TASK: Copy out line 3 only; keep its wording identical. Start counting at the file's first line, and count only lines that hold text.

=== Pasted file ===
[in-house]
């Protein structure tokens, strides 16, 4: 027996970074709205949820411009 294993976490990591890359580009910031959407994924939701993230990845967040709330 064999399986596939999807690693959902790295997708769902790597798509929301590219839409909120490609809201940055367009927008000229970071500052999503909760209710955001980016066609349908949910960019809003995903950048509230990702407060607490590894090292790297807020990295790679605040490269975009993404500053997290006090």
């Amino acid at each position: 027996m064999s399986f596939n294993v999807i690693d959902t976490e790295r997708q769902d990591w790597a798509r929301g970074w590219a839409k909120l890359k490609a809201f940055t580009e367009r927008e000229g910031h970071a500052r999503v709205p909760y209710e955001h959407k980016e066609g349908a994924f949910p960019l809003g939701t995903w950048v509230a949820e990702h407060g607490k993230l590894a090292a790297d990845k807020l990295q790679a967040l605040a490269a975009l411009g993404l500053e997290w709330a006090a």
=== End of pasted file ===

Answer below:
């Amino acid at each position: 027996m064999s399986f596939n294993v999807i690693d959902t976490e790295r997708q769902d990591w790597a798509r929301g970074w590219a839409k909120l890359k490609a809201f940055t580009e367009r927008e000229g910031h970071a500052r999503v709205p909760y209710e955001h959407k980016e066609g349908a994924f949910p960019l809003g939701t995903w950048v509230a949820e990702h407060g607490k993230l590894a090292a790297d990845k807020l990295q790679a967040l605040a490269a975009l411009g993404l500053e997290w709330a006090a």